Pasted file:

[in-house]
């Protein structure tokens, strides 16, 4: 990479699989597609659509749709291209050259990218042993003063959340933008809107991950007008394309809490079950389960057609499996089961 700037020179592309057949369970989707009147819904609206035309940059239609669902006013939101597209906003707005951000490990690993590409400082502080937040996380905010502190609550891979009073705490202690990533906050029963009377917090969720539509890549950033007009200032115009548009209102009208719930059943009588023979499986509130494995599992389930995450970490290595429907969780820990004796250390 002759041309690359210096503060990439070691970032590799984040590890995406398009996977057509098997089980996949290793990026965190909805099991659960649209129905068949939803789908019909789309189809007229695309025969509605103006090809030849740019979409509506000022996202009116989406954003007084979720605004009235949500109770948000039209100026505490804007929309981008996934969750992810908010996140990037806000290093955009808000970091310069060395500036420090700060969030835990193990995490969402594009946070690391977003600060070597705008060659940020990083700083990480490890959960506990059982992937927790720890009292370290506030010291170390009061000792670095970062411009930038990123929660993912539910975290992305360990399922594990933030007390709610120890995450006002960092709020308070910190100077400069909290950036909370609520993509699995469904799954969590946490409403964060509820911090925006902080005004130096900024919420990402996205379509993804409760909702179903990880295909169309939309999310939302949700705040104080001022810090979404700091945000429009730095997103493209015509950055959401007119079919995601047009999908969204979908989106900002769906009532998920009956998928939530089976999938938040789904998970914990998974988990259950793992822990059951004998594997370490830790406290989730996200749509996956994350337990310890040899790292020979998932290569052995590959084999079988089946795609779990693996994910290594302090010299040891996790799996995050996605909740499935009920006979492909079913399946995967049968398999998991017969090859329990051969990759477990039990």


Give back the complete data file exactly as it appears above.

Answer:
[in-house]
């Protein structure tokens, strides 16, 4: 990479699989597609659509749709291209050259990218042993003063959340933008809107991950007008394309809490079950389960057609499996089961 700037020179592309057949369970989707009147819904609206035309940059239609669902006013939101597209906003707005951000490990690993590409400082502080937040996380905010502190609550891979009073705490202690990533906050029963009377917090969720539509890549950033007009200032115009548009209102009208719930059943009588023979499986509130494995599992389930995450970490290595429907969780820990004796250390 002759041309690359210096503060990439070691970032590799984040590890995406398009996977057509098997089980996949290793990026965190909805099991659960649209129905068949939803789908019909789309189809007229695309025969509605103006090809030849740019979409509506000022996202009116989406954003007084979720605004009235949500109770948000039209100026505490804007929309981008996934969750992810908010996140990037806000290093955009808000970091310069060395500036420090700060969030835990193990995490969402594009946070690391977003600060070597705008060659940020990083700083990480490890959960506990059982992937927790720890009292370290506030010291170390009061000792670095970062411009930038990123929660993912539910975290992305360990399922594990933030007390709610120890995450006002960092709020308070910190100077400069909290950036909370609520993509699995469904799954969590946490409403964060509820911090925006902080005004130096900024919420990402996205379509993804409760909702179903990880295909169309939309999310939302949700705040104080001022810090979404700091945000429009730095997103493209015509950055959401007119079919995601047009999908969204979908989106900002769906009532998920009956998928939530089976999938938040789904998970914990998974988990259950793992822990059951004998594997370490830790406290989730996200749509996956994350337990310890040899790292020979998932290569052995590959084999079988089946795609779990693996994910290594302090010299040891996790799996995050996605909740499935009920006979492909079913399946995967049968398999998991017969090859329990051969990759477990039990």